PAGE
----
You think your website is great. You haven’t updated it in a year or two, but you’re getting decent traffic and a handful of RFQs each month. You’ve got products, a flashy video and a lot of text on the homepage.
Overall, it works, so no need to make any improvements, right? Wrong.
For years, manufacturers and industrial companies have insisted on bloating their homepages with product and certification information, part numbers and company insight — and then it just collects dust.
I bet you didn’t know that almost half of your visitors expect a website to load in less than 2 seconds — any longer than that, the drop-off rate skyrockets. When you’ve spent all that time and money into creating your online presence, you don’t want all of those potential customers you’re trying to reach to leave without giving you their information.
This is why you CANNOT overlook optimization.
I've seen it so many times in the past seven years of designing websites: Companies invest a large sum, agonize over every decision and launch with fingers crossed... then rinse and repeat every four to five years.
If you want to stay stagnant and burn through money, keep doing what you're doing, but if you want to decrease your upfront costs, increase your website conversions, get more RFQs and keep prospects on your website, it's time to look at performance-based website updates.
Even if you're not prepared to do full-blown growth-driven design on your website, there are so many tools available for you to do optimization on your own. My preferred tool of choice is Hotjar — you can install it on your site to see exactly what users are looking at, clicking on and avoiding.
Have you ever used a heat mapping tool? As you can see from the screenshot below, it's a helpful way to see what the "hot" spots are on your pages based on clicks.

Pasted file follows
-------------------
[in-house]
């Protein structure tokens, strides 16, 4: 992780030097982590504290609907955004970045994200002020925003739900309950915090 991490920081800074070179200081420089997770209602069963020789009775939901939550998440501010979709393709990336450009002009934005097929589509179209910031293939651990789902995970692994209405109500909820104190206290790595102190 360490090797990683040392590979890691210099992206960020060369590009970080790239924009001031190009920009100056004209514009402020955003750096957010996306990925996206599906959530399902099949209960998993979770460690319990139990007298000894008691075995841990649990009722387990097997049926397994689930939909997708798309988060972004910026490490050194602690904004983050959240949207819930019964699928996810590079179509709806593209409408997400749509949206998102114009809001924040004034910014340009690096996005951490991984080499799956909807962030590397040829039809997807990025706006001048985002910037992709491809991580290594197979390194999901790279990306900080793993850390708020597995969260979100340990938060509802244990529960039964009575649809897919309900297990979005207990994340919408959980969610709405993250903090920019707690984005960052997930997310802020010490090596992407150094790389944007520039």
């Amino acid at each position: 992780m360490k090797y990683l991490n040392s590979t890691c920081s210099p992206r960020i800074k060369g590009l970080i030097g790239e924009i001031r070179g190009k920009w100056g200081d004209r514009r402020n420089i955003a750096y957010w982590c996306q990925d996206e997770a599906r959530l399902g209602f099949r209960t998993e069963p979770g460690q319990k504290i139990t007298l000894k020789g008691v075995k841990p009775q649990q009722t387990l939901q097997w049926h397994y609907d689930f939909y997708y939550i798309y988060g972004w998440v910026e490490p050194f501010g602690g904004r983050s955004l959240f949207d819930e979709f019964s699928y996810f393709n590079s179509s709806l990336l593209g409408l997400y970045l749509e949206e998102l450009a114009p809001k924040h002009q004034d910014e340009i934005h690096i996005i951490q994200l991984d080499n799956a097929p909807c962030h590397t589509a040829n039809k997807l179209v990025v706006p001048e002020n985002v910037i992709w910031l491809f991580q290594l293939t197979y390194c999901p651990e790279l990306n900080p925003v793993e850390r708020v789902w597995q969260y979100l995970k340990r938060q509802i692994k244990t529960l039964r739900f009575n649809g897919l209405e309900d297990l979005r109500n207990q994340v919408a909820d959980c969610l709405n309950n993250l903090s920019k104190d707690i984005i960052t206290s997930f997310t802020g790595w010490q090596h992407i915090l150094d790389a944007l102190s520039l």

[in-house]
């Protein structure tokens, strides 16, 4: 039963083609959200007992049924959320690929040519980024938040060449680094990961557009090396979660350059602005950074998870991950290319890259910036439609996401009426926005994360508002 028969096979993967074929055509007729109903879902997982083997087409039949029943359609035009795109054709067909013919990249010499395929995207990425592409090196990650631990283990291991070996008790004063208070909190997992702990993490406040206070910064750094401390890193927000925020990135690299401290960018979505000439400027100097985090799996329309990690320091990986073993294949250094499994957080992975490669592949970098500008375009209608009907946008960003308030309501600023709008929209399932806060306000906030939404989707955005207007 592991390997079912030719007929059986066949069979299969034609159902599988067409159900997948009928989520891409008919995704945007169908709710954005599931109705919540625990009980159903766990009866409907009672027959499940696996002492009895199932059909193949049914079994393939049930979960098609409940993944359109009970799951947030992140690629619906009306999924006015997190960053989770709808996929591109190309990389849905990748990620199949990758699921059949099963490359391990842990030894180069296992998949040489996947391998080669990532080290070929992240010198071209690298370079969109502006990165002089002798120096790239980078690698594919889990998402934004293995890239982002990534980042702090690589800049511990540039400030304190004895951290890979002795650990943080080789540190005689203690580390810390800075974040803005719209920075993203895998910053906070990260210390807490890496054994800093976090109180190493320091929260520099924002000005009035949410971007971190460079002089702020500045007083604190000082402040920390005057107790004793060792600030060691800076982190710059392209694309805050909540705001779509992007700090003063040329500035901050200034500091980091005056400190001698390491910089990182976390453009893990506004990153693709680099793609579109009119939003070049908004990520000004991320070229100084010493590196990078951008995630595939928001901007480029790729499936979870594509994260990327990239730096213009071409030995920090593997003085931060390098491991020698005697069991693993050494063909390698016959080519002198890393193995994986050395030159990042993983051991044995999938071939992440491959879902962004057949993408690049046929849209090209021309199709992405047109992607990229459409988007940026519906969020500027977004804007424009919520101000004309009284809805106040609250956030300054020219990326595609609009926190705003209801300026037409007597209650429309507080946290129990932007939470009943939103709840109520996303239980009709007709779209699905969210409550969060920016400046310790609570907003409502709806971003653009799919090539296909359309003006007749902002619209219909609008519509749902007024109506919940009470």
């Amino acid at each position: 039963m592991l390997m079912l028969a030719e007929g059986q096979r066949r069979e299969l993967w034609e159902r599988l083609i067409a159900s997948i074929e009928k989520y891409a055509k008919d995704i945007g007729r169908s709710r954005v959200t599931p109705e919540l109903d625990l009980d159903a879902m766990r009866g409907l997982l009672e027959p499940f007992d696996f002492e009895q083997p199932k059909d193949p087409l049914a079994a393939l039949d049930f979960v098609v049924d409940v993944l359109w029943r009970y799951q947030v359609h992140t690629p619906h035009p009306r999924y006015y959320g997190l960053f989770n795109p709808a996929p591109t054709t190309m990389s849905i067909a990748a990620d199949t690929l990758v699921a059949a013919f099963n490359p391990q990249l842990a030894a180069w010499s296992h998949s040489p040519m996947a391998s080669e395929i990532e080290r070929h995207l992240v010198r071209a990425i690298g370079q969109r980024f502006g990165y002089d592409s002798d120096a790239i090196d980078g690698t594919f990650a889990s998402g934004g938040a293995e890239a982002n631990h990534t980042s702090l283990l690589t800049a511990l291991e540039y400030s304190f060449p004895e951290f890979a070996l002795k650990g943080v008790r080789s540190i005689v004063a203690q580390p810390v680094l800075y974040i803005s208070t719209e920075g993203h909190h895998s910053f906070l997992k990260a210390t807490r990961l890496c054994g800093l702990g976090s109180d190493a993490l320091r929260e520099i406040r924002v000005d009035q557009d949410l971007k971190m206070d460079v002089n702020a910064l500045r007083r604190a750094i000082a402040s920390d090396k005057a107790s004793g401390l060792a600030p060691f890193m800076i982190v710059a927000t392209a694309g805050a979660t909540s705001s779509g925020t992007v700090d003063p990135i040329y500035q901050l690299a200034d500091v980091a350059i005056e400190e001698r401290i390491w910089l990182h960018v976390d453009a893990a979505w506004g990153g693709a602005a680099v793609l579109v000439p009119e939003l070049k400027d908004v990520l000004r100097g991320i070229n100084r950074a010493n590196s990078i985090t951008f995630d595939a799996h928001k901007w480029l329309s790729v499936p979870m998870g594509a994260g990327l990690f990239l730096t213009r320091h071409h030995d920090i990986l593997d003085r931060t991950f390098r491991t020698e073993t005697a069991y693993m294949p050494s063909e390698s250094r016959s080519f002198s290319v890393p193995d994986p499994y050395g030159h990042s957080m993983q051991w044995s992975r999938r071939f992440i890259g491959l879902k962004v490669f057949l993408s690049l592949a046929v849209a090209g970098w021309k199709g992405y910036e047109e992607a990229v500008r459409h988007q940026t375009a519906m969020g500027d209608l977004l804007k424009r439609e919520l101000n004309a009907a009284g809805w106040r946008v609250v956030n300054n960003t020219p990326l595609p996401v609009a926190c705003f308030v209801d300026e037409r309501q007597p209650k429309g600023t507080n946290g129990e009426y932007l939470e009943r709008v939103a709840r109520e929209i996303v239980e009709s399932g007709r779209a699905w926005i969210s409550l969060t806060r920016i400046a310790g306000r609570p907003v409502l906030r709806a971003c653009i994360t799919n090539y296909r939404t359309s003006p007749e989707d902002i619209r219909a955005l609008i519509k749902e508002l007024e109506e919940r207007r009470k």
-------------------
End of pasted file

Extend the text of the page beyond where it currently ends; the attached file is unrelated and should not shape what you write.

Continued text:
The most-clicked spot on this particular example is in the top nav, but if you want to drive more users to click on the CTA on the top right or down to the items below the fold, it's easy to A/B test and judge performance based on these maps. I would recommend testing out different colors, copy and positioning to see what's most effective.
After you get a broad look at usership from heat maps, looking at individual visitor recordings is the best way to take a look at specific paths and user experience.
While it'll take a little more time to dig in to individual recordings, the information is incredibly valuable. The screen shot above shows a perfect use case: the flow of a path, what a person ignores or hovers on, what they're trying to learn about, how the organization hurts or helps conversion, the timeframe for viewership.
The next layer to look at in optimizing your website is seeing how well users convert on pages and forms.
Pretty cool, right? All the data is laid out in a clean and logical format for you to understand what the drop off points are, so you can prioritize. For example, if you're seeing a huge drop off on a particular form field or page, it's time to tweak it.
I strongly urge those with a bounce rate of more than 60 percent (check out your homepage in Google Analytics) to take a look at what could be updated.
So, if you're excited by the idea of performance-based website updates but are also feeling a little overwhelmed, we can help.
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